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This way you talk to children about (intense) news

2019-09-19T22:17:23.142Z

This is a sponsored article on NU.nl



This week NU.nl has launched a news website especially for children: NUjunior.nl. Because it is sometimes quite difficult for parents to talk with their child about certain news topics, NU.nl comes to the rescue with a new series. Here experts tell you how to talk to your child about news.

As news through smartphones is everywhere, as a parent you cannot ignore it. Closing the curtains no longer helps. Huge news that seems to be far from the perception of children reaches nine out of ten times the schoolyard. But how do you talk to young children about the news in a good way?

Involvement in news makes it resilient

Strangely enough by actively involving children, says pedagogue and educational innovator Frum van Egmond. "Of course you choose a child-friendly way of talking, such as avoiding heavy words such as decapitation. That is really too intense. But by talking about it, you make children feel safe and make them resilient. Children feel themselves then safe, because nothing is kept away and they hear an honest story. And they become resilient, because they learn to deal with reality. "

Consistent with age

Connect with age in a conversation about the news of the day, developmental psychologist Juliette Walma van der Molen also emphasizes. "Children under nine years of age often still live in a fantasy world. With them, some news items will not catch on. So let a young child come up with a topic themselves." Also good and bad news alternate keeps it manageable for a child. Does your child still come up with questions about shocking news, then keep your own emotions under control, keep it short, do not go into too much detail and emphasize that your child can always come to you with concern. "

Keep your own emotions under control

If a child is older than nine, then it is certainly good to discuss strong news. Otherwise, there is a risk that your child will make it bigger than it is. For example, in the event of an attack or violent family murder, it is good to acknowledge that it is quite frightening, but also emphasize that it is very rare. That is precisely why it is in the news.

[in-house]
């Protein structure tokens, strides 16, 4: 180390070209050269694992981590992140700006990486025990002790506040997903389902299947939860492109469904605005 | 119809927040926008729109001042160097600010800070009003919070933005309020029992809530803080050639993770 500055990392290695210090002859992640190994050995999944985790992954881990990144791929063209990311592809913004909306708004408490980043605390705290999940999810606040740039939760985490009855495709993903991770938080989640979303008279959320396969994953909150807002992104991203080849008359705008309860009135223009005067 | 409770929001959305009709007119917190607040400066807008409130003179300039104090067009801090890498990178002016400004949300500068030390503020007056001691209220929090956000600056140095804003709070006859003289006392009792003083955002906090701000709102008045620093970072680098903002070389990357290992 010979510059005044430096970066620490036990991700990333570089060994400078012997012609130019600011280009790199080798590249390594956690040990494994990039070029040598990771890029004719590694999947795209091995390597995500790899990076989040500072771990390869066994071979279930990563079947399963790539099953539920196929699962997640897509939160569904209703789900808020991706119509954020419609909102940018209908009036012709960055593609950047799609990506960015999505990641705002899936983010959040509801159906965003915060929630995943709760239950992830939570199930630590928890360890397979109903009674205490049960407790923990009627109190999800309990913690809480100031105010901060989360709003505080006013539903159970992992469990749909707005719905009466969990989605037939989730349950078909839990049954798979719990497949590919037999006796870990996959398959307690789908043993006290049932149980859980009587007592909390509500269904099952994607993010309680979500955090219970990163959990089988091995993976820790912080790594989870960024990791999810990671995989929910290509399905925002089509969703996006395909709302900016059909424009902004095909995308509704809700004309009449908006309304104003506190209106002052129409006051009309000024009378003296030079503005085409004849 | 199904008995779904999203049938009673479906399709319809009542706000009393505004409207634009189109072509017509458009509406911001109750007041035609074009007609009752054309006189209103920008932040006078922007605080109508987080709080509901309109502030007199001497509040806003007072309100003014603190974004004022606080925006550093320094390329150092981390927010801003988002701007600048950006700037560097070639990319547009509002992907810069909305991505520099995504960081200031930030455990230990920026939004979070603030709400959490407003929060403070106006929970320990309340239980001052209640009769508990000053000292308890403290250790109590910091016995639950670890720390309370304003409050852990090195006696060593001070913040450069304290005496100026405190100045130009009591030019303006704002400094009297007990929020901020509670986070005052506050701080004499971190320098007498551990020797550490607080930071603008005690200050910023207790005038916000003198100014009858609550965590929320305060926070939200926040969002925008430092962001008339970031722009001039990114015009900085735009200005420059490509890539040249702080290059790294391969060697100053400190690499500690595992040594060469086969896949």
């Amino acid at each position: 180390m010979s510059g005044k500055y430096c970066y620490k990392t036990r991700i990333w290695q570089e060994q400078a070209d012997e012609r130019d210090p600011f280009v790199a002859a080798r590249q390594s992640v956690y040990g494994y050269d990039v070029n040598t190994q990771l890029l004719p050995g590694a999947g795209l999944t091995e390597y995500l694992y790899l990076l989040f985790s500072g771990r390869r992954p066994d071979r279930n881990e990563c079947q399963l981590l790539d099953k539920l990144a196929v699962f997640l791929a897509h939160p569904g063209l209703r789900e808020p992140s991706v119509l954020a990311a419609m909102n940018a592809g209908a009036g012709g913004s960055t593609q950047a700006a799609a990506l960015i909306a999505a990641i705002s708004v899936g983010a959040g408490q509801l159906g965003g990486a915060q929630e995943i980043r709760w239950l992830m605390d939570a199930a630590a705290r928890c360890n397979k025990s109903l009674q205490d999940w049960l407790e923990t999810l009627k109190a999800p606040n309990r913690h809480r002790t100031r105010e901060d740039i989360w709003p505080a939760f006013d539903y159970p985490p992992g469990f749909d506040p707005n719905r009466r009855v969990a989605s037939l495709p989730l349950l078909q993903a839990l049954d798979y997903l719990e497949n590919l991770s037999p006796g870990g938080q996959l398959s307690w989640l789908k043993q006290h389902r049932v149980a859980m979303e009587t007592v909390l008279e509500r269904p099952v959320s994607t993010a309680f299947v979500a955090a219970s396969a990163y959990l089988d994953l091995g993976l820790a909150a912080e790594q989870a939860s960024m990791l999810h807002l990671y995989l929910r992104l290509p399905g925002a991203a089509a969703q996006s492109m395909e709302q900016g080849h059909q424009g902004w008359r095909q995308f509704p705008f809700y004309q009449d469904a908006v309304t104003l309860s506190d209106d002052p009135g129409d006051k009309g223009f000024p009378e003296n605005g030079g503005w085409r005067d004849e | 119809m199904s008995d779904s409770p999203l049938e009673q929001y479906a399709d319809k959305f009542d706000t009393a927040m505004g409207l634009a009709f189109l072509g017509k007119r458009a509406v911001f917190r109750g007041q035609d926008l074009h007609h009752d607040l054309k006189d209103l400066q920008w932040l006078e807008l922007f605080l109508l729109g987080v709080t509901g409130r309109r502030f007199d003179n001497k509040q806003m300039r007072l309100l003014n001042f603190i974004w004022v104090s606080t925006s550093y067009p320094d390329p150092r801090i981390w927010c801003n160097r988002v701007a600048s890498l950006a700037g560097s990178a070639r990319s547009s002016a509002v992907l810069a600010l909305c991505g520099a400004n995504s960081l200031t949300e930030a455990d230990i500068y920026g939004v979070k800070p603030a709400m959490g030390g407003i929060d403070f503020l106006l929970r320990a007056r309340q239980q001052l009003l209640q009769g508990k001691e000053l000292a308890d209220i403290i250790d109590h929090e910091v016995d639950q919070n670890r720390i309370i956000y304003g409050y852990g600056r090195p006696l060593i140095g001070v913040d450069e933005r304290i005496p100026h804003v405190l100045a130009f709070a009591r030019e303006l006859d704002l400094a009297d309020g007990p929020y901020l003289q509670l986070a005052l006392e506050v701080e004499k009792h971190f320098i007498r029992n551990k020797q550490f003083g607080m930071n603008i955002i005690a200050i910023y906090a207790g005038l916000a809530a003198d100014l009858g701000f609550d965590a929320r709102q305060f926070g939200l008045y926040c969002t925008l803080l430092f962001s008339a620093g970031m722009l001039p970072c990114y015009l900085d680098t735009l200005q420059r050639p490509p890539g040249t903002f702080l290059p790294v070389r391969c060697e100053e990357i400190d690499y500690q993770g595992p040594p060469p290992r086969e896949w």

Another so-called 'reassurance strategy' as used by the Jeugdjournaal is discussing what you can do yourself, according to Walma van der Molen. "If a child is worried about climate change, then you can, for example, propose picking up the plastic on foot from school. This fits in perfectly with their perceptions, because at this age they want to do something."

Especially ask open questions

Discussing the news yields something very important in addition to regulating anxiety, according to Frum van Egmond. "You teach a child to think critically and to form your own opinion. You stimulate this primarily by asking open questions. Questions such as: What is this anyway? What does this have to do with you and your environment? What solutions can you think of and how do you could it be different? How do you know if this is correct, from which source does this come? By talking about the news in this investigative way, children become more and more curious and they themselves look for more news. "

NUjunior

Does your child like to stay up to date with the latest news? Have him or her visit NUjunior.nl. Here children read safe and reliable news specially made for them.

Source: nunl

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